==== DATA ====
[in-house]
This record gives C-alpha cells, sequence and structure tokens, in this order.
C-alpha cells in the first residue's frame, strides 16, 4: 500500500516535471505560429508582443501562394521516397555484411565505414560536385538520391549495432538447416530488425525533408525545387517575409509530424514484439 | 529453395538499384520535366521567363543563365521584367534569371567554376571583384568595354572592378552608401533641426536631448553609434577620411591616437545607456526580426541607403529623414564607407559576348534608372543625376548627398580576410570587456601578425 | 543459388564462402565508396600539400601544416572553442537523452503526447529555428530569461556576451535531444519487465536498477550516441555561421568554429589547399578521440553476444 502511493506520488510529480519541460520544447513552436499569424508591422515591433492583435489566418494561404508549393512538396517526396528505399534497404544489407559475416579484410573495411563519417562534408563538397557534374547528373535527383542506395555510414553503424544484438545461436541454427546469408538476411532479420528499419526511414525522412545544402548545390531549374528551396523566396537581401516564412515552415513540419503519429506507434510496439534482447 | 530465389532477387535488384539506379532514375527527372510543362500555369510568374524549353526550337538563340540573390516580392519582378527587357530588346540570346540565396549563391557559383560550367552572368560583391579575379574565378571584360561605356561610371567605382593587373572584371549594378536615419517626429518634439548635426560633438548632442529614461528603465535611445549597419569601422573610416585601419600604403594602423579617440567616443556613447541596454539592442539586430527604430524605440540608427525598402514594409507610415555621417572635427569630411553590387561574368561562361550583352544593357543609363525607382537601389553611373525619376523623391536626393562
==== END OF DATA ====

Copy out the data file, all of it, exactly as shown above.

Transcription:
[in-house]
This record gives C-alpha cells, sequence and structure tokens, in this order.
C-alpha cells in the first residue's frame, strides 16, 4: 500500500516535471505560429508582443501562394521516397555484411565505414560536385538520391549495432538447416530488425525533408525545387517575409509530424514484439 | 529453395538499384520535366521567363543563365521584367534569371567554376571583384568595354572592378552608401533641426536631448553609434577620411591616437545607456526580426541607403529623414564607407559576348534608372543625376548627398580576410570587456601578425 | 543459388564462402565508396600539400601544416572553442537523452503526447529555428530569461556576451535531444519487465536498477550516441555561421568554429589547399578521440553476444 502511493506520488510529480519541460520544447513552436499569424508591422515591433492583435489566418494561404508549393512538396517526396528505399534497404544489407559475416579484410573495411563519417562534408563538397557534374547528373535527383542506395555510414553503424544484438545461436541454427546469408538476411532479420528499419526511414525522412545544402548545390531549374528551396523566396537581401516564412515552415513540419503519429506507434510496439534482447 | 530465389532477387535488384539506379532514375527527372510543362500555369510568374524549353526550337538563340540573390516580392519582378527587357530588346540570346540565396549563391557559383560550367552572368560583391579575379574565378571584360561605356561610371567605382593587373572584371549594378536615419517626429518634439548635426560633438548632442529614461528603465535611445549597419569601422573610416585601419600604403594602423579617440567616443556613447541596454539592442539586430527604430524605440540608427525598402514594409507610415555621417572635427569630411553590387561574368561562361550583352544593357543609363525607382537601389553611373525619376523623391536626393562